Weekend Project: Tomato Preserves

Cook, In Season, Summer, Weekend Project

Tomato Preserves

Canning is a one great method for preserving summer’s glut of tomatoes, but another (oft-overlooked) idea is to transform fresh tomatoes into sweet, tangy, jam-like preserves. That’s what Christopher Hirsheimer and Melissa Hamilton, the duo behind the Canal House, a culinary, design and publishing studio, like to do.

 

“We turn to our preserved tomatoes to get us through the long, dark time between locally-grown tomato seasons,” Hirsheimer and Hamilton told us. “Spooned like jam on warm crusty toast or stirred into things like stews and sauces, preserved tomatoes give us a taste of summer in the dead of winter.”

 

Part of the appeal of making tomato preserves is that they take well to being made in small batches. “It’s a more manageable process than having to turn your kitchen over for a weekend canning project, with huge canning pots of boiling water and limited counter space,” they explained. Instead, the two will work with five pounds of tomatoes to make up to half a dozen jars of sweet tomato preserves: “By preserving in small batches, you can even do it when you’re in the kitchen baking cookies or preparing dinner.”

 

Below is their recipe for tomato preserves. Follow their lead and spread the preserves on toast with jamón Serrano. Enjoy it in the morning with café con leche, or in the evening with a glass of dry white wine or really cold fino sherry.

Red Tomato Preserves

5 pounds ripe tomatoes

2 cups granulated cane sugar

Rind and juice of 2 lemons

A fat 3-inch finger fresh ginger, peeled and thinly sliced

1 stick cinnamon

 

Plunge tomatoes into a pot of boiling water for 20 seconds to loosen their skins. Remove the tomatoes from the pot and when cool enough to handle, peel off the skin. Halve tomatoes crosswise and squeeze out the seeds. Put tomatoes, sugar, lemon rind and juice, ginger, and cinnamon into a large, heavy pot. Cook over medium-high heat until it comes to a boil, stirring from time to time with a wooden spoon to keep the sugar from burning while it melts. Stir gently so the fruit doesn’t break up too much. Reduce heat to low and gently simmer until tomatoes look slightly translucent and the liquid has thickened, about 1 hour. Using a slotted spoon, divide the tomatoes between 4–6 hot sterilized jars. Increase the heat to high and reduce the juices until thick and syrupy, about 5 minutes more. Remove the cinnamon stick. Divide the syrup between the jars and seal. Allow the jars to cool undisturbed for several hours. These preserves will keep in the refrigerator for a few months.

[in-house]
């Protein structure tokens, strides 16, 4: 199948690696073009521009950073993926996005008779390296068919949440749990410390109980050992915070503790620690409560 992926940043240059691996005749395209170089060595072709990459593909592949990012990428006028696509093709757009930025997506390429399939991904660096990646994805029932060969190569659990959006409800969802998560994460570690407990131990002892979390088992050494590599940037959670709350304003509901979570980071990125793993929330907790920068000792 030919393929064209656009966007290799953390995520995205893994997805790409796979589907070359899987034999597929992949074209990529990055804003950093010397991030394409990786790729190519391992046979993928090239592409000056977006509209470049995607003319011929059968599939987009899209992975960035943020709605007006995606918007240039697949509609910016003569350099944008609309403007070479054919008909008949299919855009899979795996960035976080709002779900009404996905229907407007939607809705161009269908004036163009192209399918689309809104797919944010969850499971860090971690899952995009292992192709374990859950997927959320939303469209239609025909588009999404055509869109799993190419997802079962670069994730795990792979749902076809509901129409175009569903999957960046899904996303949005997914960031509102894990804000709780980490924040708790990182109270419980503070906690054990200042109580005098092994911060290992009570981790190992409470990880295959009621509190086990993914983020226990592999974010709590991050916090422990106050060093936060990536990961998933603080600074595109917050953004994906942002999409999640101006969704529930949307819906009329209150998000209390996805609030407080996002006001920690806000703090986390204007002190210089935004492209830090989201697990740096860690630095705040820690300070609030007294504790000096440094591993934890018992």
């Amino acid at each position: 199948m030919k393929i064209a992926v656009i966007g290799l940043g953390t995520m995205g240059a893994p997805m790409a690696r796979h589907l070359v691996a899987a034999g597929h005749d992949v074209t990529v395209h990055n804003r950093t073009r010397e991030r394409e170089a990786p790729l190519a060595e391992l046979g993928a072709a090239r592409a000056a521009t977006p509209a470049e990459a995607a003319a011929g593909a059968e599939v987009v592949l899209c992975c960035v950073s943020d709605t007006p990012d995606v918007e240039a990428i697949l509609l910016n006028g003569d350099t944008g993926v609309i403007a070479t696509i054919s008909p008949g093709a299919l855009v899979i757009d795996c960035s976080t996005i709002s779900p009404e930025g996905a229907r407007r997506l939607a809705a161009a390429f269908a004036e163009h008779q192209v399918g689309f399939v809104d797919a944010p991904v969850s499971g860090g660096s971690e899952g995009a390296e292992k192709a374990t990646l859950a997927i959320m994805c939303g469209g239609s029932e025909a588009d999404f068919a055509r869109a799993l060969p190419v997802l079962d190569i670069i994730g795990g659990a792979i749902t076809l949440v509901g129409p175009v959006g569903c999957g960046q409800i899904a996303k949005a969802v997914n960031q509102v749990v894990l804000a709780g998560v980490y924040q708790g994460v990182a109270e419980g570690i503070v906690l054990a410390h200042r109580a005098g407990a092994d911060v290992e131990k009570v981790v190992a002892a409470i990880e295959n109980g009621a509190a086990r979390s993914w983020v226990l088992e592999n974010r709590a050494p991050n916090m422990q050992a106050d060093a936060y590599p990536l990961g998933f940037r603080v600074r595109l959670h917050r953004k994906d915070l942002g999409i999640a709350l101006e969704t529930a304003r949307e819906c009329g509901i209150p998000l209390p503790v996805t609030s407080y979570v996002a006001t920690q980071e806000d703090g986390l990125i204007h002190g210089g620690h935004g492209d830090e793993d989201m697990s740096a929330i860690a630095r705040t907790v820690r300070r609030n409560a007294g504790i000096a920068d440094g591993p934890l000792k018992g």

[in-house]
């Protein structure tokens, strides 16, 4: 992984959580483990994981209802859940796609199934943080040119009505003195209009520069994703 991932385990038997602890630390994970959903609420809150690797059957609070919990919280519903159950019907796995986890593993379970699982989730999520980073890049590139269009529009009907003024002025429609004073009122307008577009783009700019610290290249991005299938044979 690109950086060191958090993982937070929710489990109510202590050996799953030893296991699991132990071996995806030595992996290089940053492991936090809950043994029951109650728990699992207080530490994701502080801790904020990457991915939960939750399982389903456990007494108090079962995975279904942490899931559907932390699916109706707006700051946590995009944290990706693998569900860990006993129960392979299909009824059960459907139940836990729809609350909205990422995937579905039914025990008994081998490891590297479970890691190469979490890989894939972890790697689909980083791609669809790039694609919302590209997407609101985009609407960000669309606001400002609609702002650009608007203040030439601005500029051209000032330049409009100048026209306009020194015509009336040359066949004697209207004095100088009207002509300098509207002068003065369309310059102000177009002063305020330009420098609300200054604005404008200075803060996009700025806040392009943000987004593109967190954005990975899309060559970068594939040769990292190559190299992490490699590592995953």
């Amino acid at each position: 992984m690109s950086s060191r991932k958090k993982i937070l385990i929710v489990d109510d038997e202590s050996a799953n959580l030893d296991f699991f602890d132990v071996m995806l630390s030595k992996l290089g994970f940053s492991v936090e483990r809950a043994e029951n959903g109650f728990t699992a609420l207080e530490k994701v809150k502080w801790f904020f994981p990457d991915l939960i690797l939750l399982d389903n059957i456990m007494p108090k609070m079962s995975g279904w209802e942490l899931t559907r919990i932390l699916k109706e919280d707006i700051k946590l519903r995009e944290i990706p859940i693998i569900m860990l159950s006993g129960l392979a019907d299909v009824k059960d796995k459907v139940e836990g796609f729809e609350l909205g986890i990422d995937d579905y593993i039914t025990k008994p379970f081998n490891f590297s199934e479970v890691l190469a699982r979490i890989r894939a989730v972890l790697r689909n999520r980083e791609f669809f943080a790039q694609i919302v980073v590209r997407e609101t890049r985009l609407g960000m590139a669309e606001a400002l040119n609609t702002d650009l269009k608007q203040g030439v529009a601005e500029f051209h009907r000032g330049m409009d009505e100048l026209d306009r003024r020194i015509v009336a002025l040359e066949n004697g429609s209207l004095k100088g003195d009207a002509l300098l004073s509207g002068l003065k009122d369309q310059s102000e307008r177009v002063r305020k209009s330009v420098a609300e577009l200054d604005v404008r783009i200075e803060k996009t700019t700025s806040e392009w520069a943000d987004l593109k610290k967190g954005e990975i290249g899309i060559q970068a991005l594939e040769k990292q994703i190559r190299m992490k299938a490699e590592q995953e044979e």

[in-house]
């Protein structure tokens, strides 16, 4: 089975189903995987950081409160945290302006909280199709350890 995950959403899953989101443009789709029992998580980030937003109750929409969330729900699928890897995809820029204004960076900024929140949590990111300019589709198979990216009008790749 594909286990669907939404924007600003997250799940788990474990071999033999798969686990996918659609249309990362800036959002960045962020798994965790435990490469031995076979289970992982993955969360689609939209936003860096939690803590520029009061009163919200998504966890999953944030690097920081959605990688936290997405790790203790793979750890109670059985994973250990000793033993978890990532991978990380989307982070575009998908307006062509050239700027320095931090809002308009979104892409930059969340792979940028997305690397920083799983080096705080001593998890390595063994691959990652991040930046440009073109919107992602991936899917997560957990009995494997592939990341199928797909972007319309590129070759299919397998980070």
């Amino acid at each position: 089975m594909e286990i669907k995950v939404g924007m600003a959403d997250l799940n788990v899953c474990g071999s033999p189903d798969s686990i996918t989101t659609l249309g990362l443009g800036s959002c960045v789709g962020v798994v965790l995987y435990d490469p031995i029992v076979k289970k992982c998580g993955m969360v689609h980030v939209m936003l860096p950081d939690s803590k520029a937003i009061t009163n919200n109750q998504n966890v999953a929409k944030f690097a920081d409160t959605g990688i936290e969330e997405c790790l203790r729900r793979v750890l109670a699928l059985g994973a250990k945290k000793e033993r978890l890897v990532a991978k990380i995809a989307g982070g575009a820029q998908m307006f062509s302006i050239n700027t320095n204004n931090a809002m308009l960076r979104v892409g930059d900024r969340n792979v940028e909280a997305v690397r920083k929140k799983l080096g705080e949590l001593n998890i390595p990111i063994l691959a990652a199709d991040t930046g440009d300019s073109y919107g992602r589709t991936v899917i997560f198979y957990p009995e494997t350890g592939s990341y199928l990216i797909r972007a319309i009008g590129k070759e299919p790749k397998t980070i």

To preserve the tomatoes for a longer shelf life, process them in a hot water bath. Pack the tomatoes into hot, sterilized half-pint jars. Ladle the hot syrup over the tomatoes, leaving 1⁄4-inch headspace. Wipe the rims of the jars clean, then place sterilized lids on top and screw on the rings.

 

Use tongs to put the jars into a canning pot. Fill the pot with enough water to cover the lids by 2 inches. Bring to a boil and continue to boil for 15 minutes. Use tongs to carefully remove the jars from the water; place on a kitchen towel. Allow the jars to cool completely, undisturbed, before you move them. If a jar doesn’t seal you can repeat the water bath process or simply refrigerate and use it. Makes 4–6 half-pints.

Jamon Serrano and Red Tomato Preserves on Toast

Brush small, thin slices of crusty bread with some really good olive oil and toast them in a preheated 400° oven until golden on each side. Let the toasts cool. Drape each toast with a slice (or half a slice if a whole one is too much) of serrano ham. Top the toasts with small spoonfuls of Red Tomato Preserves.

 

VARIATION: Serve thin slices of Manchego cheese on toasts topped with a small spoonful of Red Tomato Preserves.

 

Recipe from Canal House Cooking, Volume N° 4, Farm Markets & Gardens (Canal House, 2010)

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